Notes on Barathronus bicolor in the western South Atlantic. A female specimen (73 mm SL) of B. bicolor, collected in 1987 at 610 m depth off Rio de Janeiro State, southeastern Brazil (Séret & Andreata, 1992), represented until recently the single record of this species in the western South Atlantic. Twenty years later, Franco et al. (2007) reported an additional specimen (98 mm SL, male) collected between 1,605 to 1,640 m off Rio de Janeiro State. Meristic and morphometric data of these two specimens and of one additional specimen reported herein (NPM 1243; Fig. 5) are compared to those from the currently known 51 specimens of B. bicolor collected in the western Central Atlantic (Table 1). Morphological characters examined are highly congruent between the two clusters, even though the geographic distance between southeastern Brazil and the western Central Atlantic is more than 5,000 km. The only significant difference between examined characters occurs in the penis length, which measures about 4% SL in the only fully mature male collected off southeastern Brazil (NPM 1243), vs. 10-14% SL in specimens from the western Central Atlantic.

Figure 5. Barathronus bicolor, NPM 1243, 117 mm SL, collected off Rio de Janeiro State, Brazil. Photo taken just after collection. 


Records from both the north and south hemispheres show that B. bicolor is widely distributed in the western Atlantic, although a disjunctive distribution cannot be ruled out given that the species has not been recorded in the South Atlantic north of Rio de Janeiro State. The geographic distribution of B. linsi is obviously highly speculative, as the species is known from the holotype. However, it seems reasonable to suppose that B. bicolor occurs off northeastern Brazil, and that therefore the distributions of B. linsi and B. bicolor probably overlap partially. Barathronus linsi was collected at a depth of approximately 2,000 m, whereas B. bicolor is more commonly collected between 500 and 900 m, at least in the western Central Atlantic (Nielsen, 1969; Rannou et al., 1975). If those two benthopelagic species are partially sympatric, it is possible that they might live in different depths on the continental slope.

In the last five years, two new deep-sea species of the Ophidiiformes have been described from Brazilian waters (Nielsen, 2009; this paper), and more than a dozen species of the group were recorded for the first time in the region (Franco et al., 2007; Mincarone et al., 2008; Nielsen et al., 2009). There is also an increase in the knowledge on the diversity of several Brazilian deep-sea fish groups in addition to the Ophidiiformes (e.g., Carvalho et al., 2005; Anderson & Mincarone, 2006; Mincarone & Anderson, 2008; Franco et al., 2009; Melo et al., 2009, 2010; Lima et al., 2011; Mincarone et al., 2014 ). That situation results largely from the fact that only in the last decade collections made in recent fishing surveys performed offshore Brazil started to be properly studied. There is still an immense potential for biological discoveries if those collections are further examined, but more collecting efforts in the region are necessary. However, the relatively few deep-sea fishing surveys conducted in Brazilian waters in the last years, especially after the end of REVIZEE (Program for Assessment of the Sustainable Yield of Living Resources of the Exclusive Economic Zone, Brazilian Government), have been totally focused in regions of deep-water oil drilling, such as the Campos Basin, off Rio de Janeiro State. That situation is not negative in itself, but the knowledge on the Brazilian deep-sea diversity will continue to be geographically fragmented and mostly restricted to the few regions were offshore oil drilling is conducted if more encompassing surveys are not planned for the next years.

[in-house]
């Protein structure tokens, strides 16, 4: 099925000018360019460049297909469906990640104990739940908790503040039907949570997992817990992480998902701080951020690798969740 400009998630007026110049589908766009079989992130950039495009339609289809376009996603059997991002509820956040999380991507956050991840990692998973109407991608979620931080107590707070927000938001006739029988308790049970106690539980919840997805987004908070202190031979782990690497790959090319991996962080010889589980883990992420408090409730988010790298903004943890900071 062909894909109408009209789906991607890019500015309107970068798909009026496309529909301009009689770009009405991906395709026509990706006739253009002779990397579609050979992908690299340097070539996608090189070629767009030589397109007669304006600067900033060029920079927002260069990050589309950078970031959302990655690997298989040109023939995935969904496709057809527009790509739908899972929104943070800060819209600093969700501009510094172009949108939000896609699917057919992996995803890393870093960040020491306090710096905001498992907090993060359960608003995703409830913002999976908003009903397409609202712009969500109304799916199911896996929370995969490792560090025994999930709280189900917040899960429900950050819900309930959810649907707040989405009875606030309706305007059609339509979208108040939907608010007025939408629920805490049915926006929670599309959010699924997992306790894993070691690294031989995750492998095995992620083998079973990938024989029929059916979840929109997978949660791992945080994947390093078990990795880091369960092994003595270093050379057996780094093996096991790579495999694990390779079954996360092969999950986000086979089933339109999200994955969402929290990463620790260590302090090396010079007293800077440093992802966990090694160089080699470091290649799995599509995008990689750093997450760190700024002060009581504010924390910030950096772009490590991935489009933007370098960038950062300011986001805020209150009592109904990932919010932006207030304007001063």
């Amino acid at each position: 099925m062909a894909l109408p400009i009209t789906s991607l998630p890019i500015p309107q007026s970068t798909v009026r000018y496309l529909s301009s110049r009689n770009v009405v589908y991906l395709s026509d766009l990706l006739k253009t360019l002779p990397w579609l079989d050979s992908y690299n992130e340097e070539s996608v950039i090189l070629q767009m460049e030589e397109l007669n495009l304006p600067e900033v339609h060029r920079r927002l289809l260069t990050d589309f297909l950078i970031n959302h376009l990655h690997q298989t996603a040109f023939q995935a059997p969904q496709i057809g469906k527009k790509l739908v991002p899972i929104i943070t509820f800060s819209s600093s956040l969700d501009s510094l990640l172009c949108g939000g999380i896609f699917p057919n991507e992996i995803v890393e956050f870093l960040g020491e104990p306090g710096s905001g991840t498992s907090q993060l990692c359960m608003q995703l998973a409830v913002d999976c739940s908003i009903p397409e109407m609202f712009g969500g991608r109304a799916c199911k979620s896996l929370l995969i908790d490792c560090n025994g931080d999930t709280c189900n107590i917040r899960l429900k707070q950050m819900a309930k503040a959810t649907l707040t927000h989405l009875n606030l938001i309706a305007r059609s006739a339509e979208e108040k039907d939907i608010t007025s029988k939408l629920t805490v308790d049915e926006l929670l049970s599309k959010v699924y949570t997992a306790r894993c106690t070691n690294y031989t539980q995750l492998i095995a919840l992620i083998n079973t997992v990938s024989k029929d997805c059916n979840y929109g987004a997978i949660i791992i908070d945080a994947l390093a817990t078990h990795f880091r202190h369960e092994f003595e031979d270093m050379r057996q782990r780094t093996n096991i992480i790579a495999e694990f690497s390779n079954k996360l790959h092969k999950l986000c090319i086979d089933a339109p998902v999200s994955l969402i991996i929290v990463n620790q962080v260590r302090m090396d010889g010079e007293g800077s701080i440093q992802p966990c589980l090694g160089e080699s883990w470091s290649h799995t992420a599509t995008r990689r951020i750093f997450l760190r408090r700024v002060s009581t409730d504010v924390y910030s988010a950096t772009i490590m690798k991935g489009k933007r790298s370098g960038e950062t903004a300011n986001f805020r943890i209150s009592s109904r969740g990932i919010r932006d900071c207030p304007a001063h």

Comparative Material. Barathronus affinis, Indian Ocean: 1 specimen (Nielsen, 1969: 48). Barathronus bicolor, western South Atlantic: USU 01502, 1, 73 mm, 23°46.73'S 42°10.05'W, 610 m, 2 Jun 1987; MOVI 38982, 1, 98 mm, 22°12.059'S 39°47.115'W to 22°08.548'S 39°46.994'W, 1,605-1,640 m, 24 Aug 2003; NPM 1243, 1, 117 mm, 21°40.6019'S 39°58.0555'W to 21°37.4510'S 40°00.0988'W, 989.5-994.0 m, 9 Apr. 2008; western Central Atlantic: 51 specimens (Nielsen, 1969; Rannou et al., 1975). Barathronus bruuni, Indian Ocean: 1 specimen (Nielsen, 1969: 51). Barathronus diaphanus, Indo-Pacific Ocean: ZMB 17699, holotype, 117 mm, female, 02°58.8'N 47°6.1'E, 1,289 m, 28 Mar 1899; ZMA 104467, 1, 59 mm, female, 10°48.6'S 123°23.1'E, 918 m, 30 Jan 1900; ASIZP 59-295, 1, 102 mm, female, South China Sea, 1100 m, 13 Jul 1959; Fisheries Research Station Hongkong (uncat.), 1, 92 mm, male, 19°40'N 115°30'E, 732-796 m, 7 Jan 1964; ZMUC P771585, 1, 96 mm, female, 13°45'S 156°41'E, 2,255-2,283 m, 19 Dec 2006; ZMUC P771586, 112 mm, female, 07°25'S 155°44.7'E, 1,012-1,094 m, 27 Dec 2006. Barathronus maculatus, Indo-Pacific Ocean: ZIN 42298, holotype, 157 mm, male, 26°41'S 34°06'E, 1,000 m, 27 Sep 1973; ZIN 45144, 1, paratype, 182 mm, female, 30°16'S 31°18'E, 950-1,050 m, 26 May 1974; USNM 150285, 1, 156 mm, female, 32°05'40"N 138°29'30"E, 386-430 m, 15 Oct 1906; MNHN 1984-371, 1, 144 mm, male, 13°02'S 48°02'E, 1,000-1,525 m, 21 Jan 1975; BSKU 28689, 1, 137 mm, female, 28°53'N, 127°18'E, 820-830 m, 16 Mar 1978; AMS I 24059-013, 1, 187 mm, female, 33°29'S 152°12'E, 942-978 m, 2 Sep 1983; AMS 27711-001, 1, 163 mm, male, 33°50'S 151°57'E, 960-1,050 m, May 1988; AMS 27638, 1, 230 mm, male, 33°44'S 152°06'E 1,020-1,040 m, Jun 1988; SAM 31499, 1, 166 mm, male, 29°43.2'S 31°43.6'E, 645 m, 23 Aug 1988; CSIRO H 1932-01, 1, 200 mm, female, Great Australian Bight, 16 Mar 1989. Barathronus multidens, Atlantic Ocean: 2 specimens (Nielsen, 1984: 583). Barathronus pacificus, Pacific Ocean: 3 specimens (Nielsen & Eagle, 1974: 1067). Barathronus parfaiti, eastern North Atlantic: 1 specimen (Nielsen, 1969: 53). Barathronus solomonensis, Pacific Ocean: 1 specimen (Nielsen & Møller, 2008: 41). Barathronus unicolor, Atlantic Ocean: 18 specimens (Nielsen, 1984: 579).


We thank Rob Robins (UF) and Jules Soto (MOVI) for loan of specimens and for providing morphological data, and Marcelo R. Britto (MNRJ) for curatorial assistance. Werner Schwarzhans (Hamburg) prepared the otolith drawing, and Marcus Krag (ZMUC) provided the photo of the preserved holotype. Two anonymous reviewers provided insightful comments to the manuscript. This study is part of the Talude Project, an initiative coordinated by Universidade Federal do Rio Grande do Norte and CENPES/PETROBRAS. Financial support to MMM and FDD was provided by CAPES, FAPERJ and CNPq.


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Received: March 06, 2014; Revised: October 01, 2014; Accepted: March 31, 2015